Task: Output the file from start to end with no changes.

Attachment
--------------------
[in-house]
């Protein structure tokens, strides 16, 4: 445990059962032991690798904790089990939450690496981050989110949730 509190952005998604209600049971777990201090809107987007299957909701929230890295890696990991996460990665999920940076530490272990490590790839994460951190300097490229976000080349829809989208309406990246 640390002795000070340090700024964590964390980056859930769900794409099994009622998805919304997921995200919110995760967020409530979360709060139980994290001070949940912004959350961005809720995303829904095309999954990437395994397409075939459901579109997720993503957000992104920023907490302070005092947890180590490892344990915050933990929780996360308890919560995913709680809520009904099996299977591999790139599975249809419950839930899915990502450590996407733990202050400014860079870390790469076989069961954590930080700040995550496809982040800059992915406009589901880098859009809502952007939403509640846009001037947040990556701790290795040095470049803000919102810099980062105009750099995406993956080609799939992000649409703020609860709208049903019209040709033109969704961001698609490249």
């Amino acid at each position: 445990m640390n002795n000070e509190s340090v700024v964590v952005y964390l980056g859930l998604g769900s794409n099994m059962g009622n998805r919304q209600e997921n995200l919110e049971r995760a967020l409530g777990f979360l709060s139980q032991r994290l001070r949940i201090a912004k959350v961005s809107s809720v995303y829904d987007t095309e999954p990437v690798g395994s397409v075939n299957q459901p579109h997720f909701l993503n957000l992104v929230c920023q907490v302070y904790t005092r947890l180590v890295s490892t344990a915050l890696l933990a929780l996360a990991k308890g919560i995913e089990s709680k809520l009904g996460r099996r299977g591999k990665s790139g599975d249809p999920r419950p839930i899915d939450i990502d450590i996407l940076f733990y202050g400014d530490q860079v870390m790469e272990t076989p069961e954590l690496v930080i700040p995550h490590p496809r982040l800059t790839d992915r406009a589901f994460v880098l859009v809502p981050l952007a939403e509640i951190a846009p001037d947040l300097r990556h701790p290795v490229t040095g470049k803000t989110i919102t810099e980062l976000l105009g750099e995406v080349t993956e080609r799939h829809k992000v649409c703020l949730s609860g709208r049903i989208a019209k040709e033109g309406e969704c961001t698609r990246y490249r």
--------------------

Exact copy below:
[in-house]
């Protein structure tokens, strides 16, 4: 445990059962032991690798904790089990939450690496981050989110949730 509190952005998604209600049971777990201090809107987007299957909701929230890295890696990991996460990665999920940076530490272990490590790839994460951190300097490229976000080349829809989208309406990246 640390002795000070340090700024964590964390980056859930769900794409099994009622998805919304997921995200919110995760967020409530979360709060139980994290001070949940912004959350961005809720995303829904095309999954990437395994397409075939459901579109997720993503957000992104920023907490302070005092947890180590490892344990915050933990929780996360308890919560995913709680809520009904099996299977591999790139599975249809419950839930899915990502450590996407733990202050400014860079870390790469076989069961954590930080700040995550496809982040800059992915406009589901880098859009809502952007939403509640846009001037947040990556701790290795040095470049803000919102810099980062105009750099995406993956080609799939992000649409703020609860709208049903019209040709033109969704961001698609490249």
């Amino acid at each position: 445990m640390n002795n000070e509190s340090v700024v964590v952005y964390l980056g859930l998604g769900s794409n099994m059962g009622n998805r919304q209600e997921n995200l919110e049971r995760a967020l409530g777990f979360l709060s139980q032991r994290l001070r949940i201090a912004k959350v961005s809107s809720v995303y829904d987007t095309e999954p990437v690798g395994s397409v075939n299957q459901p579109h997720f909701l993503n957000l992104v929230c920023q907490v302070y904790t005092r947890l180590v890295s490892t344990a915050l890696l933990a929780l996360a990991k308890g919560i995913e089990s709680k809520l009904g996460r099996r299977g591999k990665s790139g599975d249809p999920r419950p839930i899915d939450i990502d450590i996407l940076f733990y202050g400014d530490q860079v870390m790469e272990t076989p069961e954590l690496v930080i700040p995550h490590p496809r982040l800059t790839d992915r406009a589901f994460v880098l859009v809502p981050l952007a939403e509640i951190a846009p001037d947040l300097r990556h701790p290795v490229t040095g470049k803000t989110i919102t810099e980062l976000l105009g750099e995406v080349t993956e080609r799939h829809k992000v649409c703020l949730s609860g709208r049903i989208a019209k040709e033109g309406e969704c961001t698609r990246y490249r």